University of North Dakota Faculty/Staff Newsletter

Center for Innovation hires ‘angel fund’ field agent

Elisabeth Knapp

Elisabeth Knapp

Angels evoke many images—most commonly winged beings draped in white raiment. But at the Center for Innovation, angels usually come in the form of investors who help young entrepreneurs turn good ideas into viable businesses.

To help would-be entrepreneurs connect with angel investors, the Center created the position of angel fund field agent. The Center recently hired Elisabeth Knapp to that position.

Knapp, a Saint Paul, Minn., native, graduated from North Dakota State University in 2009 with a degree in Hospitality and Tourism Management. After graduating from NDSU, she wanted to stay in North Dakota because she was drawn to the hospitable people and the opportunities with the growing economy.

Knapp worked in the hospitality industry in Medora, worked with the Southern Valley Angel Funds for several months and now she is employed with the Center for Innovation as a field agent for a number of angel funds across North Dakota and Minnesota.

“I didn’t set out to work with any investment funds or entrepreneurs, but because I met Bruce and the staff at the Center, I couldn’t have found a better fit for me,” Knapp said.

Her position entails communicating with fund members and their portfolio companies, evaluating businesses and coordinating deal flow . The Center for Innovation enables entrepreneurs to start up their own businesses with support services like coaching, mentoring, and resources to access financing.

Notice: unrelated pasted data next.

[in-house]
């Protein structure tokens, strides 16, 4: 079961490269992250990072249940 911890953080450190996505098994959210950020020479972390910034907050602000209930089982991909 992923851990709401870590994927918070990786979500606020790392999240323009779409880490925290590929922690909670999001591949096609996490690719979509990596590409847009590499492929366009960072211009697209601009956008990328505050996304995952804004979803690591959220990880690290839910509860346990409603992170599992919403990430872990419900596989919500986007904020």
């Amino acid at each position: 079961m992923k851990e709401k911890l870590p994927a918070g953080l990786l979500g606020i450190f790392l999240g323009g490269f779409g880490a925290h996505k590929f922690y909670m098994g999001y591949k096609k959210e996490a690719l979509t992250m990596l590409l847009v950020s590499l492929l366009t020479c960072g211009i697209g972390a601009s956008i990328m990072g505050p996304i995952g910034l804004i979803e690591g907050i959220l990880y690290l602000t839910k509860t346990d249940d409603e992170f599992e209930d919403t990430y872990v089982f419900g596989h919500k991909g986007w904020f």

Knapp is the third staff in the position as Angel Fund Field Agent, working with the various angel funds in North Dakota and Minnesota. Lee Groeschl and Dan Horak, both Dakota Venture Group (DVG) alumni, previously held that position.

“Knapp did a lot of work for the Southern Valley Angel Fund, which is how her skills and experience there made her a strong candidate for this position,” said Bruce Gjovig, Center for Innovation director.

“Organized Angel Funds are relatively new in North Dakota with the first ones formed in 2006,” Gjovig said. “Angels invested independently before then, but by helping angels form funds, and invest as a group, we have been able to substantially increase angel investing in the state.”

“It is also vital that the angel funds cooperate and coordinate with each other to raise sufficient funds for deals they would like to invest in, and to share deal flow so they can develop a dynamic portfolio of companies to invest in,” Gjovig said. “Each fund should have between 10 to 20 ventures in their portfolio.”

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-- Juan Miguel Pedraza, writer/editor, University Relations, 777-6571,

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